Six Question Saturday with Elise Edmonds

Here’s our author for today’s Six Question Saturday!

Elise Edmonds is a new writer from the South-West UK. Reading and writing have always been her doorways into another world—a way to escape and spend time walking with wizards, flying with fairies and dealing with dragons. By day she is a finance professional, and in her spare time she pursues writing as a creative outlet, to put the magic back into everyday life. In addition to reading, Elise enjoys watching movies, playing the piano, and going to Zumba classes. Her greatest loves are God, her husband, her family and friends, and her two beautiful cats. She has currently published one young adult fantasy novel, Where Carpets Fly.

You can find her here.
http://magicwriter.co.uk/
https://www.facebook.com/elisemagicwriter/

Now… on to the six questions! If you have any questions of your own, please leave them in the comments, and hopefully Elise will drop by and answer them.

Question 1: Is there another life experience you’ve had that you believe compares well to writing your first novel in terms of both the difficulty and sense of accomplishment? If not, what do you think might compare well?

I’ve always loved learning new things and challenging myself. My other main achievements have been in my day job. In total, I’ve done an additional five years of study post-university, whilst working a full-time job. I have completed both the Chartered Accountancy exams and the Chartered Tax exams in the UK. The tax exams are considered to be some of the most difficult professional exams you can do, so it was definitely a huge sense of achievement to gain that qualification. Unfortunately, I’ve reached the end of the road with study in my day job, as further qualifications would involve either too much academic work or a narrow field of study – neither of which is relevant to my current job. In terms of the effort involved, the work I put into my novels is similar – constantly learning, revising, and improving myself, and squeezing it into evenings and weekends!

Question 2: Tell us about that moment you decided to actually complete a novel. Had writing been on your mind for years, or was it a sudden impulse? What did you do next?

Oh, I’ve always wanted to write a book. I’ve been writing on and off since I was a kid. Until a few years ago though, I’d never managed to finish a novel. Every now and again I’d pick up my latest project and have a go at it, and then eventually decide it was rubbish and give up on writing for a while. I repeated this cycle until about three years ago when I found an online critique website and got the encouragement and feedback I needed to finally complete a novel. And this time, I won’t be putting it down again!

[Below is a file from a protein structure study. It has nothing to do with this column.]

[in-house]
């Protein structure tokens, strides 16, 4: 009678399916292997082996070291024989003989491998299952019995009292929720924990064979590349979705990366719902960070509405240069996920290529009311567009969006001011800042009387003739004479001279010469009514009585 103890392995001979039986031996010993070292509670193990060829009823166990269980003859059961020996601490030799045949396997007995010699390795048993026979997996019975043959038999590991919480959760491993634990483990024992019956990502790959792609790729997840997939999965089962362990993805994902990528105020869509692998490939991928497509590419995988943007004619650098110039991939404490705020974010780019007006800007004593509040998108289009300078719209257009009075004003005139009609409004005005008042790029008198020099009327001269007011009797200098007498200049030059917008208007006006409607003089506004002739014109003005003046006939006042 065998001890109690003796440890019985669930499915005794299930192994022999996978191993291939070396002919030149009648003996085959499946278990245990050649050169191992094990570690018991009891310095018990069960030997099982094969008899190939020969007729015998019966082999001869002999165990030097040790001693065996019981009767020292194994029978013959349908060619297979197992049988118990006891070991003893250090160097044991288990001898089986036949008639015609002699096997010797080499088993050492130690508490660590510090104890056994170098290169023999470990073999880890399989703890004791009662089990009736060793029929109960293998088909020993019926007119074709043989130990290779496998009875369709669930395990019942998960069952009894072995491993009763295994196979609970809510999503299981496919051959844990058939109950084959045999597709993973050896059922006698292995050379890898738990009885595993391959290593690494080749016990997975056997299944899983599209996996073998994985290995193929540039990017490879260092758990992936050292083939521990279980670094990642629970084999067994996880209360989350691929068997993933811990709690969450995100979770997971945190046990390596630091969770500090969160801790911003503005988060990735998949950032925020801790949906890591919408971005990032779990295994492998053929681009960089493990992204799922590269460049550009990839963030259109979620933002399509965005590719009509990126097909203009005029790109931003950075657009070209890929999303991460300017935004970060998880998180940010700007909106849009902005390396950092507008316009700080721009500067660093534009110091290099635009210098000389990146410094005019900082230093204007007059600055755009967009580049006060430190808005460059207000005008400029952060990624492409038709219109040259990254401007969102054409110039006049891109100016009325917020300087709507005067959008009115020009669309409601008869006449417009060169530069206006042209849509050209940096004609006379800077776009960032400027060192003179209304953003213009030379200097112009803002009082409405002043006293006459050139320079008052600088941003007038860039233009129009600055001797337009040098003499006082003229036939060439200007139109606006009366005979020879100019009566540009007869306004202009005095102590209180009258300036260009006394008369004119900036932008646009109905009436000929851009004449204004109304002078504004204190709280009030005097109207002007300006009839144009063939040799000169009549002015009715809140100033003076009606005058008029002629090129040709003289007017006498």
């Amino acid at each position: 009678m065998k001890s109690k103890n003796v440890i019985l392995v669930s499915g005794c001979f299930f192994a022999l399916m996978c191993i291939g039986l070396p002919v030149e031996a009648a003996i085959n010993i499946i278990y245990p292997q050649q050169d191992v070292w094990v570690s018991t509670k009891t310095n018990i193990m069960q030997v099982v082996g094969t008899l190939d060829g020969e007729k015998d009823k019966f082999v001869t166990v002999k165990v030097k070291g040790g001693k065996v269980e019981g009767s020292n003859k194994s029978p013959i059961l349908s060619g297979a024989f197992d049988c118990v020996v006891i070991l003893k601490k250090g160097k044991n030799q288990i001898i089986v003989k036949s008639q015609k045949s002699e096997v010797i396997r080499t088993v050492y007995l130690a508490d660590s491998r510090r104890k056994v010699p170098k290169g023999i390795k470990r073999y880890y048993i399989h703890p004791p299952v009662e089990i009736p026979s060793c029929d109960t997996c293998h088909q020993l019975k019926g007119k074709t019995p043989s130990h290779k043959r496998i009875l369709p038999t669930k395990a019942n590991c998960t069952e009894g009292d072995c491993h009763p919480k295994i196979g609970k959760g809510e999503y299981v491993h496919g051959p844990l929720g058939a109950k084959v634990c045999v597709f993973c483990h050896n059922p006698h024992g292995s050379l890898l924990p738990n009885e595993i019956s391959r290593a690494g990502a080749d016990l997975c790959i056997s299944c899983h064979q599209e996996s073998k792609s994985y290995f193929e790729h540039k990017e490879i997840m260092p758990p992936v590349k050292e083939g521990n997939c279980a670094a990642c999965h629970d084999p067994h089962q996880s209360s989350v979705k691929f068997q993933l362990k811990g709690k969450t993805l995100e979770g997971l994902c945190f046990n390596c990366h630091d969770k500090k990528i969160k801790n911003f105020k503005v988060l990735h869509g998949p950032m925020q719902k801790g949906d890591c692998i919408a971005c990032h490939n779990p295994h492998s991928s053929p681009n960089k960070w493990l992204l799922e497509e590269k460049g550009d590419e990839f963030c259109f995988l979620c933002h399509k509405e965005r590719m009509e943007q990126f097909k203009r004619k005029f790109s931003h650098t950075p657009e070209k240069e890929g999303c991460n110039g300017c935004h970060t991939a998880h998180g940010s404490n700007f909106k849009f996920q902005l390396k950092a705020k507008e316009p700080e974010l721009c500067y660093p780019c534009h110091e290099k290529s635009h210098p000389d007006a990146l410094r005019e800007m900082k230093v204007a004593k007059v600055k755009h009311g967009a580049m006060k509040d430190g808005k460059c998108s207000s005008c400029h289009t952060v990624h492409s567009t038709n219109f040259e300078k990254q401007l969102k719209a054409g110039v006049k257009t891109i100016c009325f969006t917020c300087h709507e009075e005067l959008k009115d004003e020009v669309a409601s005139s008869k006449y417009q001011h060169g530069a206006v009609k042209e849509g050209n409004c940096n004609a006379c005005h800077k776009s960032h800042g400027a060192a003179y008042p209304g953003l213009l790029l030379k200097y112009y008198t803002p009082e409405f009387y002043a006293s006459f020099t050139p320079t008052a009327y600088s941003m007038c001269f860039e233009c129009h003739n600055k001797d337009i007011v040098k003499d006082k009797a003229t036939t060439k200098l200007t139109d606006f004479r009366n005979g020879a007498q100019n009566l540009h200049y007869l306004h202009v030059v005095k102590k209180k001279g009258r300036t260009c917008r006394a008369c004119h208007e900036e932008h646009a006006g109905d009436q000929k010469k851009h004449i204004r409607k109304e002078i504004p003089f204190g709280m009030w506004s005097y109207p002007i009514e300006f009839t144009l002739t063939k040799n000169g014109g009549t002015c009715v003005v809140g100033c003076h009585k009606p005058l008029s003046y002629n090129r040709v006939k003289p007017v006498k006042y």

Question 3: What’s your writing setup? How do you take notes? What’s your process to develop a first draft? Are any tools critical to your success?

I feel like my writing process itself is still a work in progress, as I’ve only drafted two complete novels from start to finish (Where Carpets Fly, and the sequel in progress). At the moment, I favour writing an outline, roughly based on a three-act structure, then getting the outline critiqued, followed by writing the first draft. That first draft is not fit for anyone else to see, and I then make notes on it in spreadsheet form, followed by writing a second draft for critique. My essential tools are my laptop, smartphone, Word and Excel. Oh, and Evernote for any other notes I need to take. I keep all my writing in the cloud (Dropbox) because then it’s easy to sync between different devices – very handy as I’m out and about a lot of the time.

Question 4: What book or series would you most love to see made into a movie or Netflix series? What would you fear the director or screenwriter would get wrong?

I’m one of these people who watches films of books and criticises every time something in the film does not agree with what’s in the book! I think what I hate the most is when characters don’t look like I imagined them in my head. For example, Lucy in the most recent Narnia books is dark haired, and I think she should be blonde. It bugs me every time I see one of the movies!

Young adult fantasy is one of my favourite genres, and I’d love to see the Septimus Heap series by Angie Sage made into movies. I believe it was on the cards at one point, but nothing ever came of it, unfortunately. They would be great films, though. Providing, of course, that the movie matched the books exactly and everyone looked like I imagined them to!

Question 5: Can you write some verse (any form) that describes your hopes as an author? Or the theme of one of your books?

Um… I don’t really do poems. But here you go:

I hope that my book
Is not gobbledygook
I hope everyone takes a look
And maybe they’ll be hooked

Question 6: You step onto an elevator with three other people, all representatives of your core audience. The doors close. You have their attention until they get off 18 floors later. Buddy the elf is not on the elevator with you, so it’s going to be a quick trip. What do you say to convince them to read your novels?

If you like a fun-filled story with magic, flying carpets, and adventure, Where Carpets Fly is the book for you. Fourteen-year-old Elina goes to live in the city to take magic lessons, but uncovers a mystery about a neighbouring country. An unexpected journey leads to disaster for one of her friends, and Elina has to use her wits and newfound magic skills to head up an epic rescue mission.

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